Florida Marlins stadium taking shape

The new Marlins baseball stadium is rising over East Little Havana, with the work on track to hear 'play ball' in 2012.

Click here to watch video of the stadium in progress.

The Roman Colosseum it's not, but it is round. The publicly financed, $634 million Marlins baseball stadium is rapidly taking shape in East Little Havana, where its tall roof-support columns already loom like alien monoliths over the modest apartment houses around it.

After seven months of construction, work is about a quarter done and ``on track'' for the scheduled April 2012 opening, team officials and their contractors said Tuesday. They led a media tour of the stadium, which occupies the site of the demolished -- and also round -- Orange Bowl at Northwest Sixth Street and 14th Avenue.

"We will be ready to play ball,'' said Sid Perkins, construction manager for the joint-venture contractor, Hunt/Moss. ``There is no doubt.''

The shell of the seven-story main structure -- which will house team offices as well as luxury suites -- has been topped off, water pipes and bathrooms are going in, and grandstand construction is under way. The poured concrete looks nice and smooth.

The stadium shell is relatively simple to build, though the ziggurat-shaped cantilevered grandstand supports can be ``a little tricky,'' Perkins said.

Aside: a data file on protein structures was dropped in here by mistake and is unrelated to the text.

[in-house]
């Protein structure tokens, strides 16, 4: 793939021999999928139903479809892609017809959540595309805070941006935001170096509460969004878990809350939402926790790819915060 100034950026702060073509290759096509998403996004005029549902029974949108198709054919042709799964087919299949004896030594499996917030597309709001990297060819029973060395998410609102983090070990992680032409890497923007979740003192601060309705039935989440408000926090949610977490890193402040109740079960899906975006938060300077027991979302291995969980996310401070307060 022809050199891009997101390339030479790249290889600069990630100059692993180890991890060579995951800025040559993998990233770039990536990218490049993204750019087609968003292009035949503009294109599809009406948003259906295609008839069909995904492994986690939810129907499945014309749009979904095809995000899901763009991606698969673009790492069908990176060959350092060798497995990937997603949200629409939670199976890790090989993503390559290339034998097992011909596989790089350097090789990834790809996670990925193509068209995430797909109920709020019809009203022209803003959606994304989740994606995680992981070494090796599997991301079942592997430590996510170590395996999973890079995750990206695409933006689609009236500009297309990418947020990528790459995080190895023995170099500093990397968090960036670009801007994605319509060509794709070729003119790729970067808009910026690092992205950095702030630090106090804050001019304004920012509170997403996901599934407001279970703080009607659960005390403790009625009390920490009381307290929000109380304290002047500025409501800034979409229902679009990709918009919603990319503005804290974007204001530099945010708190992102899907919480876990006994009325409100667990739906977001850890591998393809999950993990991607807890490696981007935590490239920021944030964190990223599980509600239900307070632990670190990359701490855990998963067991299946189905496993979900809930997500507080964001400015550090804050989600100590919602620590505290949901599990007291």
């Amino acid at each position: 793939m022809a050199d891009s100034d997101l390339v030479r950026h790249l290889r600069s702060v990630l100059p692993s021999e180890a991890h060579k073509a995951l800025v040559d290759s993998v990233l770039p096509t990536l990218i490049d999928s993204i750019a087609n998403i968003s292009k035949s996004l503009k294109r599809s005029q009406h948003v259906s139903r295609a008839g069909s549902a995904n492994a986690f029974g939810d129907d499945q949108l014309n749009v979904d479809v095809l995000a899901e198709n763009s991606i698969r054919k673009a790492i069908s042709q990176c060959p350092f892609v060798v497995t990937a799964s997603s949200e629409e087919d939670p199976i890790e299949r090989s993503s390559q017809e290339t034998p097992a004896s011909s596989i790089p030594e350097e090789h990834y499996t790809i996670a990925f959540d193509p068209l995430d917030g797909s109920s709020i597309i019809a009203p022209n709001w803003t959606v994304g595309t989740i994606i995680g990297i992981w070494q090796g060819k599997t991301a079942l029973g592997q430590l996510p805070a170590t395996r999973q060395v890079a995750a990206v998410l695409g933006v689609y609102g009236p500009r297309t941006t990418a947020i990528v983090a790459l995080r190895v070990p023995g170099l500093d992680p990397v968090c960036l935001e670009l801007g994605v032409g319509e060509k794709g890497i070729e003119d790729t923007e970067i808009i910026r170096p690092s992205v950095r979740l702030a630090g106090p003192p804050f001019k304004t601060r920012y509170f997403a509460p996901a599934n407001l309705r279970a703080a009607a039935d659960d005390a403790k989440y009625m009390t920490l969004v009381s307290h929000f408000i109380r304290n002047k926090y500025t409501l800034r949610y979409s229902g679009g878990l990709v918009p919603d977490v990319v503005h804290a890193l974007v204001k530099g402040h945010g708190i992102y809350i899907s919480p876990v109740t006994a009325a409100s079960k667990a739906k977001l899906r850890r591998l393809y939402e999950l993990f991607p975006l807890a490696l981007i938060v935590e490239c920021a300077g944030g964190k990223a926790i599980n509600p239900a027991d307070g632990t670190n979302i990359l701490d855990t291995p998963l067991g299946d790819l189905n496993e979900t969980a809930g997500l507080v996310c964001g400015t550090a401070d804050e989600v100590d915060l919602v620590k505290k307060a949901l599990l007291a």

But the real engineering and construction feat may be the support system for the stadium's retractable roof. On the north and south sides of the stadium, four slender, oval columns hold up concrete beams weighing millions of pounds, cast on site and hydraulically lifted into place.

The columns only suggest how high the stadium is going to go -- 264 feet at the roof's tallest point, or the equivalent of a 25-story tower.

The two sets of columns are of differing heights. The base of the sliding roof, Marlins vice president Claude Delorme noted, will slant from 157 feet on the north down to 127 feet on the south in an attempt to lessen the visual impact on 80-year-old apartment buildings across the street that are just two to four stories tall.

As the builders close the perimeter, the intimate scale of the 37,000-seat stadium, one of the smallest in the major leagues, is becoming apparent. Seats will be unusually close to the field, and more than third of them will be on the bottom tier. Even the last row of the nosebleed seats, at 124 feet above ground level, will feel like it is practically on top of home plate.


Most seats will have at least a partial view of downtown Miami's skyline to the east when the roof is open, though structural elements may obstruct some vistas. Over left field, six massive, moveable glass panels will permit views of the skyscrapers fronting Bicentennial Park even when the dome is shut.

Also under way: about $17 million worth of improvements to public infrastructure, including new water and sewer lines, to accommodate the stadium.

Yet to start: two large parking garages, to be built by the city of Miami, that will house restaurants and retail stores at the stadium's north and south flanks. The north garage is to start construction in May, the Marlins' Delorme said, and both structures should be done in time for the inauguration.

Breaking with a long-standing trend for ``retro'' downtown ballparks that blend into their urban surroundings, the streamlined Miami stadium is distinctly contemporary in design, the preference of Marlins owner Jeffrey Loria, a modern-art dealer. But some critics say that lends the park the appearance of being ``plunked down'' in the old neighborhood, with at least one wag likening its bowl shape to a bidet.

Source: The Miami Herald